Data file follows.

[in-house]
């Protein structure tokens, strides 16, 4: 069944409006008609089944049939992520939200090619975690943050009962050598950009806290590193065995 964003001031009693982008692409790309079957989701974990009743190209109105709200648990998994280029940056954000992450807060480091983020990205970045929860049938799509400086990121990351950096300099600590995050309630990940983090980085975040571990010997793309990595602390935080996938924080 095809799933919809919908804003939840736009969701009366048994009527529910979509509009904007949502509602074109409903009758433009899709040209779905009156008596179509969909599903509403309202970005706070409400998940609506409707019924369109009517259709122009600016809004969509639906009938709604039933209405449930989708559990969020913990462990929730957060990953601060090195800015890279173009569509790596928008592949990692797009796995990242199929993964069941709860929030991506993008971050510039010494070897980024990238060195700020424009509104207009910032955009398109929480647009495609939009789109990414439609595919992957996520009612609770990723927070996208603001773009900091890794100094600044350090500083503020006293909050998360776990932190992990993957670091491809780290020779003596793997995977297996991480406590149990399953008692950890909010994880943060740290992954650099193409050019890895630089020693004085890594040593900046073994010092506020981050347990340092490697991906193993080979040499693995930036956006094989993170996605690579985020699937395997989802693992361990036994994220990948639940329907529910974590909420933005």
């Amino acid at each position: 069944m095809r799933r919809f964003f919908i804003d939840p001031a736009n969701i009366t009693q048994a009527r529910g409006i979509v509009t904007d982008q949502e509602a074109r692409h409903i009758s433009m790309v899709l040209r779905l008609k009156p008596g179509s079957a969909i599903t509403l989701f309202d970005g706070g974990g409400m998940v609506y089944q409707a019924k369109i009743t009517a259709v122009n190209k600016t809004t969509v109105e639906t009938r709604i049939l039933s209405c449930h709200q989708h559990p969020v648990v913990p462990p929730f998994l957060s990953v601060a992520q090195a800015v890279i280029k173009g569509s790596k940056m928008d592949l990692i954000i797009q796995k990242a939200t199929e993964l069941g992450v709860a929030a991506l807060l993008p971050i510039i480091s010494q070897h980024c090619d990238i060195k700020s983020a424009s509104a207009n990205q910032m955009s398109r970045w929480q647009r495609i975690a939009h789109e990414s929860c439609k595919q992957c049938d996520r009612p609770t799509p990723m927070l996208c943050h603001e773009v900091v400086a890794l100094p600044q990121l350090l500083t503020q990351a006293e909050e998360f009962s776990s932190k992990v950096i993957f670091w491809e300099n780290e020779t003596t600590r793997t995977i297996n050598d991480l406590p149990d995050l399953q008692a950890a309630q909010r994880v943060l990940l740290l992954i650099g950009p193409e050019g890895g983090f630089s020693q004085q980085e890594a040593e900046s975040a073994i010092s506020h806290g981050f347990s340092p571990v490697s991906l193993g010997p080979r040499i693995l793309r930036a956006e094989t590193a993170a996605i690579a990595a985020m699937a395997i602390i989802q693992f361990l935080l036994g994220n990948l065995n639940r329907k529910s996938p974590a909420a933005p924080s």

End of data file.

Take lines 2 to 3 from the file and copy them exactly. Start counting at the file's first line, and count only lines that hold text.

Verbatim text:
């Protein structure tokens, strides 16, 4: 069944409006008609089944049939992520939200090619975690943050009962050598950009806290590193065995 964003001031009693982008692409790309079957989701974990009743190209109105709200648990998994280029940056954000992450807060480091983020990205970045929860049938799509400086990121990351950096300099600590995050309630990940983090980085975040571990010997793309990595602390935080996938924080 095809799933919809919908804003939840736009969701009366048994009527529910979509509009904007949502509602074109409903009758433009899709040209779905009156008596179509969909599903509403309202970005706070409400998940609506409707019924369109009517259709122009600016809004969509639906009938709604039933209405449930989708559990969020913990462990929730957060990953601060090195800015890279173009569509790596928008592949990692797009796995990242199929993964069941709860929030991506993008971050510039010494070897980024990238060195700020424009509104207009910032955009398109929480647009495609939009789109990414439609595919992957996520009612609770990723927070996208603001773009900091890794100094600044350090500083503020006293909050998360776990932190992990993957670091491809780290020779003596793997995977297996991480406590149990399953008692950890909010994880943060740290992954650099193409050019890895630089020693004085890594040593900046073994010092506020981050347990340092490697991906193993080979040499693995930036956006094989993170996605690579985020699937395997989802693992361990036994994220990948639940329907529910974590909420933005």
């Amino acid at each position: 069944m095809r799933r919809f964003f919908i804003d939840p001031a736009n969701i009366t009693q048994a009527r529910g409006i979509v509009t904007d982008q949502e509602a074109r692409h409903i009758s433009m790309v899709l040209r779905l008609k009156p008596g179509s079957a969909i599903t509403l989701f309202d970005g706070g974990g409400m998940v609506y089944q409707a019924k369109i009743t009517a259709v122009n190209k600016t809004t969509v109105e639906t009938r709604i049939l039933s209405c449930h709200q989708h559990p969020v648990v913990p462990p929730f998994l957060s990953v601060a992520q090195a800015v890279i280029k173009g569509s790596k940056m928008d592949l990692i954000i797009q796995k990242a939200t199929e993964l069941g992450v709860a929030a991506l807060l993008p971050i510039i480091s010494q070897h980024c090619d990238i060195k700020s983020a424009s509104a207009n990205q910032m955009s398109r970045w929480q647009r495609i975690a939009h789109e990414s929860c439609k595919q992957c049938d996520r009612p609770t799509p990723m927070l996208c943050h603001e773009v900091v400086a890794l100094p600044q990121l350090l500083t503020q990351a006293e909050e998360f009962s776990s932190k992990v950096i993957f670091w491809e300099n780290e020779t003596t600590r793997t995977i297996n050598d991480l406590p149990d995050l399953q008692a950890a309630q909010r994880v943060l990940l740290l992954i650099g950009p193409e050019g890895g983090f630089s020693q004085q980085e890594a040593e900046s975040a073994i010092s506020h806290g981050f347990s340092p571990v490697s991906l193993g010997p080979r040499i693995l793309r930036a956006e094989t590193a993170a996605i690579a990595a985020m699937a395997i602390i989802q693992f361990l935080l036994g994220n990948l065995n639940r329907k529910s996938p974590a909420a933005p924080s």